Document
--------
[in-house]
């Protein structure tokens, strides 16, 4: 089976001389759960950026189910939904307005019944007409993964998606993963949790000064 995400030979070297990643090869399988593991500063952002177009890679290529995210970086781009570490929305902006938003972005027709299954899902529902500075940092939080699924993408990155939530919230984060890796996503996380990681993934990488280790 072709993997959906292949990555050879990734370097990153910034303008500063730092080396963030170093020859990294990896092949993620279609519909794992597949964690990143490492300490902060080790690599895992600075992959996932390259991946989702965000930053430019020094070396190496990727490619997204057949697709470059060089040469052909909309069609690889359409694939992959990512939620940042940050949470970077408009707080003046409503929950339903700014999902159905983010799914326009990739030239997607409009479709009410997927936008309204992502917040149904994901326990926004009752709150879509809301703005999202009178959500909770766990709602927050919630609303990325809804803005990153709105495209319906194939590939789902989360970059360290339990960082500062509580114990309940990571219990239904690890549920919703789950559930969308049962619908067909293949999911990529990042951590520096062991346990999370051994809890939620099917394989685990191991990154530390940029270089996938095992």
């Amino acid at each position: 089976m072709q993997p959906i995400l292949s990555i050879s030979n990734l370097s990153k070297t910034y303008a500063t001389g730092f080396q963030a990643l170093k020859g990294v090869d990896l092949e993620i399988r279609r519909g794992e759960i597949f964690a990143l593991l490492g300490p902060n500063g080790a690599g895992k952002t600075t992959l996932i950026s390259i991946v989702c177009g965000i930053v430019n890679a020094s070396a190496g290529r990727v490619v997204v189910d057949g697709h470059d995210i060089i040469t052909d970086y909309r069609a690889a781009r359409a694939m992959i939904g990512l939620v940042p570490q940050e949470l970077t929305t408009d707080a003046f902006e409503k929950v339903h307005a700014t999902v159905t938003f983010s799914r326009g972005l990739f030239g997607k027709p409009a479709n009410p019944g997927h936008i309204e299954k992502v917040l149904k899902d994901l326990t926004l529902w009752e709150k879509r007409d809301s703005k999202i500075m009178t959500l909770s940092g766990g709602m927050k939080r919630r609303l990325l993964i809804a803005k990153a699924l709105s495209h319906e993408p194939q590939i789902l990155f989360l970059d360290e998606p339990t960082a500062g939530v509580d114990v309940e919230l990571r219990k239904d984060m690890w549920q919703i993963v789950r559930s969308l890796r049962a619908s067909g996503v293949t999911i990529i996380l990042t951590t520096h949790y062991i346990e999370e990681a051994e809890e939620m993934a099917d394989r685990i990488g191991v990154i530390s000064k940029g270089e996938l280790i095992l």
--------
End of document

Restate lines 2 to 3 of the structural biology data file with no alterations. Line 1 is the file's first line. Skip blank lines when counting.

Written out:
């Protein structure tokens, strides 16, 4: 089976001389759960950026189910939904307005019944007409993964998606993963949790000064 995400030979070297990643090869399988593991500063952002177009890679290529995210970086781009570490929305902006938003972005027709299954899902529902500075940092939080699924993408990155939530919230984060890796996503996380990681993934990488280790 072709993997959906292949990555050879990734370097990153910034303008500063730092080396963030170093020859990294990896092949993620279609519909794992597949964690990143490492300490902060080790690599895992600075992959996932390259991946989702965000930053430019020094070396190496990727490619997204057949697709470059060089040469052909909309069609690889359409694939992959990512939620940042940050949470970077408009707080003046409503929950339903700014999902159905983010799914326009990739030239997607409009479709009410997927936008309204992502917040149904994901326990926004009752709150879509809301703005999202009178959500909770766990709602927050919630609303990325809804803005990153709105495209319906194939590939789902989360970059360290339990960082500062509580114990309940990571219990239904690890549920919703789950559930969308049962619908067909293949999911990529990042951590520096062991346990999370051994809890939620099917394989685990191991990154530390940029270089996938095992």
């Amino acid at each position: 089976m072709q993997p959906i995400l292949s990555i050879s030979n990734l370097s990153k070297t910034y303008a500063t001389g730092f080396q963030a990643l170093k020859g990294v090869d990896l092949e993620i399988r279609r519909g794992e759960i597949f964690a990143l593991l490492g300490p902060n500063g080790a690599g895992k952002t600075t992959l996932i950026s390259i991946v989702c177009g965000i930053v430019n890679a020094s070396a190496g290529r990727v490619v997204v189910d057949g697709h470059d995210i060089i040469t052909d970086y909309r069609a690889a781009r359409a694939m992959i939904g990512l939620v940042p570490q940050e949470l970077t929305t408009d707080a003046f902006e409503k929950v339903h307005a700014t999902v159905t938003f983010s799914r326009g972005l990739f030239g997607k027709p409009a479709n009410p019944g997927h936008i309204e299954k992502v917040l149904k899902d994901l326990t926004l529902w009752e709150k879509r007409d809301s703005k999202i500075m009178t959500l909770s940092g766990g709602m927050k939080r919630r609303l990325l993964i809804a803005k990153a699924l709105s495209h319906e993408p194939q590939i789902l990155f989360l970059d360290e998606p339990t960082a500062g939530v509580d114990v309940e919230l990571r219990k239904d984060m690890w549920q919703i993963v789950r559930s969308l890796r049962a619908s067909g996503v293949t999911i990529i996380l990042t951590t520096h949790y062991i346990e999370e990681a051994e809890e939620m993934a099917d394989r685990i990488g191991v990154i530390s000064k940029g270089e996938l280790i095992l």